I’m very happy to welcome Rebecca Stonehill, with an interesting and thought provoking guest post recalling five books that have most influenced her. So without further ado, over to you, Rebecca…..
I’d be surprised to hear of a writer who isn’t first and foremost a reader. For writers, words are our lifeblood, both a joy and an addiction, whether in written or read form.
So I’d like to share with you five books that have, over the years, affected me deeply in some way.
- Author: Joe Hefferon
- Released: 20th May 2017 by Evolved Publishing LLC
- Category: Hardboiled, Noir, Crime, Mystery, Book Review
A telegram sets off a chain of events that destroys five lives, throwing Hollywood insider Nina Ferrer’s life into turmoil. The infant boy she gave up for adoption in Chicago sixteen years earlier has been arrested for murder. A plea from the boy’s adoptive mother pushes her to act, but Nina has a big problem—she never told her husband about the boy.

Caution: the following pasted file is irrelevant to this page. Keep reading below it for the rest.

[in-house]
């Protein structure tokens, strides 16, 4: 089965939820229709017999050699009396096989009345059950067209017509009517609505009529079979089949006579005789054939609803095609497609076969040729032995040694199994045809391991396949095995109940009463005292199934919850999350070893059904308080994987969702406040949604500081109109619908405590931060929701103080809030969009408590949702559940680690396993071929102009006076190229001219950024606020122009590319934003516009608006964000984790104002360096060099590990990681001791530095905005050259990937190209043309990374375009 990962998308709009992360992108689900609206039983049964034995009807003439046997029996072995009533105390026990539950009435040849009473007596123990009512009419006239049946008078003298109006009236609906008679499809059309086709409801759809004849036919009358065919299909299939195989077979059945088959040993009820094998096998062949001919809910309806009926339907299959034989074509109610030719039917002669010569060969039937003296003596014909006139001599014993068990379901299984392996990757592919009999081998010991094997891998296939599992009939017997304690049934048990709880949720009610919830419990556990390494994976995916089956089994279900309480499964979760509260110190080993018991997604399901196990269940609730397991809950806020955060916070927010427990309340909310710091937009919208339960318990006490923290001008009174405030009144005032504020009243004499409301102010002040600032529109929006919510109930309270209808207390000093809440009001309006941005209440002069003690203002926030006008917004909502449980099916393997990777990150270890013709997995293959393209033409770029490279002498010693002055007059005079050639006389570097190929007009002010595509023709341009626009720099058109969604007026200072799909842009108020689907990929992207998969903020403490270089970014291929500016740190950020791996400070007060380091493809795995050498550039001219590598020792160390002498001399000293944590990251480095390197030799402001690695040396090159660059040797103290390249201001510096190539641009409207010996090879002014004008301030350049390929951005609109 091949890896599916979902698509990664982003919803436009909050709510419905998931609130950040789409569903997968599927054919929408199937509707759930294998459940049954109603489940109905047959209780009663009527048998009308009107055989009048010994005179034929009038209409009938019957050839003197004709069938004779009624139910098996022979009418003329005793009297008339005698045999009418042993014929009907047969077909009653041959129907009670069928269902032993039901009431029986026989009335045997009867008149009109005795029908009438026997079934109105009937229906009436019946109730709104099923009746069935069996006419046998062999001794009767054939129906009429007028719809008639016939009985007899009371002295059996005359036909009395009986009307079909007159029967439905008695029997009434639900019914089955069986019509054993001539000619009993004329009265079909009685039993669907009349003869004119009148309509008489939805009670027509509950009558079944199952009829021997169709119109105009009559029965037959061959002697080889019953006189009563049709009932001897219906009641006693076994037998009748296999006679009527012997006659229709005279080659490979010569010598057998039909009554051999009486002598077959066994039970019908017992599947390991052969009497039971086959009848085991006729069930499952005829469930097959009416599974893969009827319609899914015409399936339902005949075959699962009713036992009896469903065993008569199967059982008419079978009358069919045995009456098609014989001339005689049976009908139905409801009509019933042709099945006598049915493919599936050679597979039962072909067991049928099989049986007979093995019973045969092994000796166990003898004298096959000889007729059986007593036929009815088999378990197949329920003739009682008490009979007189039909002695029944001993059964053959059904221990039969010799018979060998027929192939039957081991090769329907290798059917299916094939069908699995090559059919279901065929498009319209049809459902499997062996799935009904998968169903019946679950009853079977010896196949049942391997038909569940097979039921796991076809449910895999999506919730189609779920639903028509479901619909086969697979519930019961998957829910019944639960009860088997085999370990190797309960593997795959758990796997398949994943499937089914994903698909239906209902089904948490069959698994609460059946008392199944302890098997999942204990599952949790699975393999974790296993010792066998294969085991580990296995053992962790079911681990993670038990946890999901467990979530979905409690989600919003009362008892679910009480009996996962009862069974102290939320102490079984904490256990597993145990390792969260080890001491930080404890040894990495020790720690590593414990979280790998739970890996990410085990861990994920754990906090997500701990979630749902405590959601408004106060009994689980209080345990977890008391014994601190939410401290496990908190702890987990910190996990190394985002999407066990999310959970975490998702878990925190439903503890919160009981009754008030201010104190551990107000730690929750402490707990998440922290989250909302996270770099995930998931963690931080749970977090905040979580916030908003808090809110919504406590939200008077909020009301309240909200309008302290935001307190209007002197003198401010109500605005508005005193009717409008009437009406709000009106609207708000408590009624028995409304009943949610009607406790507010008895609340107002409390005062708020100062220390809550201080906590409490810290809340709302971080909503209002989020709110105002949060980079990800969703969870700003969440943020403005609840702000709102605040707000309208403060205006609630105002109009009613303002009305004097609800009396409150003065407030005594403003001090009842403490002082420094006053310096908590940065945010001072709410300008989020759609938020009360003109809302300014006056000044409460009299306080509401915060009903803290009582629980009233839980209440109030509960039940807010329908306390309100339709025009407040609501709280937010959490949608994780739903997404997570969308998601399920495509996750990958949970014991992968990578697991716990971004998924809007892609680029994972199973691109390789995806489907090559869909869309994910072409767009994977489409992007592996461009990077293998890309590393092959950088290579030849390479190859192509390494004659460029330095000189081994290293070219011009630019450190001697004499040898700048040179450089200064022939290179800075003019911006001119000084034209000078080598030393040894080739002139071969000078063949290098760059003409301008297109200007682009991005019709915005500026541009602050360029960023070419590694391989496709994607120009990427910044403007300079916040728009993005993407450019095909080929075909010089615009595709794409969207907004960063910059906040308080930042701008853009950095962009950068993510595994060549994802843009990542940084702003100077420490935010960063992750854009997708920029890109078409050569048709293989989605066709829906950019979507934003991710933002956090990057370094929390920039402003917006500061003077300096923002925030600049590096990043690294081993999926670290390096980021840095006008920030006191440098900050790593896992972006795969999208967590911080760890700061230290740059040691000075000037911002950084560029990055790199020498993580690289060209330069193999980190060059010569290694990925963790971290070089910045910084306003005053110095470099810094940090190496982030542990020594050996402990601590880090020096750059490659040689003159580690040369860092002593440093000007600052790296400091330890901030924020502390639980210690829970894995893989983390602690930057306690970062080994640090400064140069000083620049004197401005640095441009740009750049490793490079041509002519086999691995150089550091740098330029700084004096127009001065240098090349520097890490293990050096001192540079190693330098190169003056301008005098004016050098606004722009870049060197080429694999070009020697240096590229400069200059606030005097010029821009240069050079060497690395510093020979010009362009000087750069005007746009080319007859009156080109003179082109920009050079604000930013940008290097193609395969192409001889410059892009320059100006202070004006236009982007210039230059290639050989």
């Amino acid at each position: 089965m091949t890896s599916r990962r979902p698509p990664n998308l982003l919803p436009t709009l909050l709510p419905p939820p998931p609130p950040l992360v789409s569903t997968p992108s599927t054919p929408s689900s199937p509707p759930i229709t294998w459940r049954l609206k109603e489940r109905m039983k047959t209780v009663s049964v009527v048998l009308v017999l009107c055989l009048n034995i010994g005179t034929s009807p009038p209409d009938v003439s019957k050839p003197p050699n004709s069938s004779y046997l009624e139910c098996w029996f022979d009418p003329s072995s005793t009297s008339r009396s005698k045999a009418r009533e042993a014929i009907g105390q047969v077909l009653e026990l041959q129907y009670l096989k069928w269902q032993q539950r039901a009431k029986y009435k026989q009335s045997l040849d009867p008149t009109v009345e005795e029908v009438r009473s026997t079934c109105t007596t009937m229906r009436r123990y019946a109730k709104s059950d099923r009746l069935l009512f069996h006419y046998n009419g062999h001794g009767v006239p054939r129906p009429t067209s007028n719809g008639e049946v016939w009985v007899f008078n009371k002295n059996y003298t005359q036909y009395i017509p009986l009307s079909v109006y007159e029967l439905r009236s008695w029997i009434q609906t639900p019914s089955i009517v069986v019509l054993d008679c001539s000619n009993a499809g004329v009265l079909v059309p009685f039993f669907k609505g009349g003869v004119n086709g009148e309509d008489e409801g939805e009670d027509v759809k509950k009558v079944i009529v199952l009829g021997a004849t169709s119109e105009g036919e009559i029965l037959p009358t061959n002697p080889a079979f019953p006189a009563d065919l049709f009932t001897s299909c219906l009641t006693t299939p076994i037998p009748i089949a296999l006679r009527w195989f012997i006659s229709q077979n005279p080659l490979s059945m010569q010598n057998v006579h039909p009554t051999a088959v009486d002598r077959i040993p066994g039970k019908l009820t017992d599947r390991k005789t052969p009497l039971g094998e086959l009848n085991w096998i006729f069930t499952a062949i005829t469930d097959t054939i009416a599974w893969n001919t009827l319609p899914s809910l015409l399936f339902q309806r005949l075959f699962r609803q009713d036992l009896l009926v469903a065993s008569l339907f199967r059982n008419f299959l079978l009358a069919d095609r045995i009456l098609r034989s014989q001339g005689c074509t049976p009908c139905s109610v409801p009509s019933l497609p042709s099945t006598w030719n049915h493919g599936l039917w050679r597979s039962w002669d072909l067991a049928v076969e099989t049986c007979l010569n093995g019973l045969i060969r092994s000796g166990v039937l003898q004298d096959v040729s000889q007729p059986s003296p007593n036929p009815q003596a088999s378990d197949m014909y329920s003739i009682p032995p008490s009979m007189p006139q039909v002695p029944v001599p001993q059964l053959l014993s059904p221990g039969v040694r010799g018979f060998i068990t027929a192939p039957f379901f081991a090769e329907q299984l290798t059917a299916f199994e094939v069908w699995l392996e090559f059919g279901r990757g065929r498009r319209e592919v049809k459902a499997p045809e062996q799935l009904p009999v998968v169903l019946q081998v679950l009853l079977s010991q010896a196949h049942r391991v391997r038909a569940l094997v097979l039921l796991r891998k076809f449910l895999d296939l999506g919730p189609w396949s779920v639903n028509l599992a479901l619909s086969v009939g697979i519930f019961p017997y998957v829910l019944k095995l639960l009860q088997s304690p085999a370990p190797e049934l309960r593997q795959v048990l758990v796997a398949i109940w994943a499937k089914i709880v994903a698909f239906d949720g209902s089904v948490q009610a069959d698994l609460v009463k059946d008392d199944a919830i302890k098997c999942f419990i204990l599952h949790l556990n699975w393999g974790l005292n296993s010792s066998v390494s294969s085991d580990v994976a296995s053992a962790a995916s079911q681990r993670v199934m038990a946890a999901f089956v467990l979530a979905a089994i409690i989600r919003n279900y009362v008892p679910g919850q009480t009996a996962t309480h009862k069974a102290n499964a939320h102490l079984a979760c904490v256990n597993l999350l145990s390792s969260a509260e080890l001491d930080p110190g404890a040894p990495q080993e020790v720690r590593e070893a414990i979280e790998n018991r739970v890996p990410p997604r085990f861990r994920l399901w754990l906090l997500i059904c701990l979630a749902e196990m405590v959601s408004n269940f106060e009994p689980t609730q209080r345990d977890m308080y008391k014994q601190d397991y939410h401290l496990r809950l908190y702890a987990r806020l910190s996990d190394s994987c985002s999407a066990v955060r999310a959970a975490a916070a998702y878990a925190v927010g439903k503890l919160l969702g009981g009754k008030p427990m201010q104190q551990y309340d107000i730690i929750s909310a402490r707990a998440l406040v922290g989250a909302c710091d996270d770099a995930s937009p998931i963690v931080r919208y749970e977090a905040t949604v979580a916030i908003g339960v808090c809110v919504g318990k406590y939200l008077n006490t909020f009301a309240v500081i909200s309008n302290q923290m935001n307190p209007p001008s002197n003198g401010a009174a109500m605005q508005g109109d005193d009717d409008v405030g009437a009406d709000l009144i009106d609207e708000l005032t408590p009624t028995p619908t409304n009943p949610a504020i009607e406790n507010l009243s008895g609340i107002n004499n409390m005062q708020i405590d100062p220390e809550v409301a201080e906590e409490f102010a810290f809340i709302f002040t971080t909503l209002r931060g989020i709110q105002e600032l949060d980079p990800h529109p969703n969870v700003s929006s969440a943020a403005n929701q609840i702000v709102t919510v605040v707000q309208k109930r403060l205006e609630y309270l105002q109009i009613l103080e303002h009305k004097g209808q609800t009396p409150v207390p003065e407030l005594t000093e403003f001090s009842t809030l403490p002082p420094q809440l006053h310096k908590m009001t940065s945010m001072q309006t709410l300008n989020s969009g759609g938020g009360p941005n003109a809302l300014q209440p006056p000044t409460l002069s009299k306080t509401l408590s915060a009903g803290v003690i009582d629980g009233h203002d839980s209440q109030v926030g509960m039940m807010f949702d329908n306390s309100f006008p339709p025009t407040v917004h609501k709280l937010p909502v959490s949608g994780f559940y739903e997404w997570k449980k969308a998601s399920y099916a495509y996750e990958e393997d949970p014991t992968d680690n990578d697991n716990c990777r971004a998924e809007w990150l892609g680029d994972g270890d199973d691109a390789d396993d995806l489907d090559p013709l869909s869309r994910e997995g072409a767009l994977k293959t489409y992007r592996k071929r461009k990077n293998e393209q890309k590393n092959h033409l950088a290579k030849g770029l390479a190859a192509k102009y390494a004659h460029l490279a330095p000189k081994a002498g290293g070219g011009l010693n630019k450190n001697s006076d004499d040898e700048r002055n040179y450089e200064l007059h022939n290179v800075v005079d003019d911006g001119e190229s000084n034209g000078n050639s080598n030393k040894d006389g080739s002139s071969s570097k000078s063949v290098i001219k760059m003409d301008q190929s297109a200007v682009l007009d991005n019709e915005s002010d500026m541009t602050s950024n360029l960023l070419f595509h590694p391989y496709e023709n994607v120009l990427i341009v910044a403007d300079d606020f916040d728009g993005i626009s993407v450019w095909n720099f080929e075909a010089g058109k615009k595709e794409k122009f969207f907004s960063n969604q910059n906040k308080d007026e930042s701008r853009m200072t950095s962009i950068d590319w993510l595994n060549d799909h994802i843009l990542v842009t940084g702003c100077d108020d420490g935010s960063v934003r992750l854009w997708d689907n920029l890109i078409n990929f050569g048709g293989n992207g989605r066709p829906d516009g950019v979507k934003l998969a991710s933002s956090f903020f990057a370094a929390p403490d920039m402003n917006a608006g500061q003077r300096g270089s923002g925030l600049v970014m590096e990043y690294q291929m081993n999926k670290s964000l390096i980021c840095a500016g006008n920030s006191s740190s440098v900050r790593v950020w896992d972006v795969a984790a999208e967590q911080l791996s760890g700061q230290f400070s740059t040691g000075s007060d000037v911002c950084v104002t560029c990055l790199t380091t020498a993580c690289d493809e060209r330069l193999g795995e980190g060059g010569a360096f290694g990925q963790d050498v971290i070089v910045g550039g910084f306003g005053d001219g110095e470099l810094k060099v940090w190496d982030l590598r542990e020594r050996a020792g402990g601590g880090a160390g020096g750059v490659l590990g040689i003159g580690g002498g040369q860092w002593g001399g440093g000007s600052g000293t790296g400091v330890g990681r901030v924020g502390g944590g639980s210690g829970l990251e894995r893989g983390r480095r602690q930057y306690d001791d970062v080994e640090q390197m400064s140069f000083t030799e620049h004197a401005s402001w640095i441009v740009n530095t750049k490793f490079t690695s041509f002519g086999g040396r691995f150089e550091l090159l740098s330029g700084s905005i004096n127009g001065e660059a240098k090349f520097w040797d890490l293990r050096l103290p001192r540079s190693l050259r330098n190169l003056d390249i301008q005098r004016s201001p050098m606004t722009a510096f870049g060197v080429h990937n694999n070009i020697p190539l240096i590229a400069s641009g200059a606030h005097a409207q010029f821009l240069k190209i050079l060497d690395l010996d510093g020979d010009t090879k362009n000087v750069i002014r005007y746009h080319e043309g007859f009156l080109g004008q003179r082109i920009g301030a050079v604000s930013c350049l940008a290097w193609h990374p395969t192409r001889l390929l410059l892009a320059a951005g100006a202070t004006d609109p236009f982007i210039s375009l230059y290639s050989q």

Lynn Killian left Chicago in 1948. She wanted a new life in a new place with a new name. With no particular plan in mind she headed west. Who she left behind would never really leave her. She would always wonder. Continue reading
I remember reading this many moons ago, and enjoying it.
In honour of the 50th anniversary Little, Brown book Group and Virago are celebrating with a special anniversary edition, due to be released on June 30th.
Before Jackie Collins, Candace Bushnell and Lena Dunham, Jacqueline Susann held the world rapt with her tales of the private passions of Hollywood starlets, high-powered industrialists and the jet-set.
Valley of the Dolls took the world by storm when it was first published, fifty years ago. Never had a book been so frank about sex, drugs and show business. It is often cited as the bestselling novel of all time.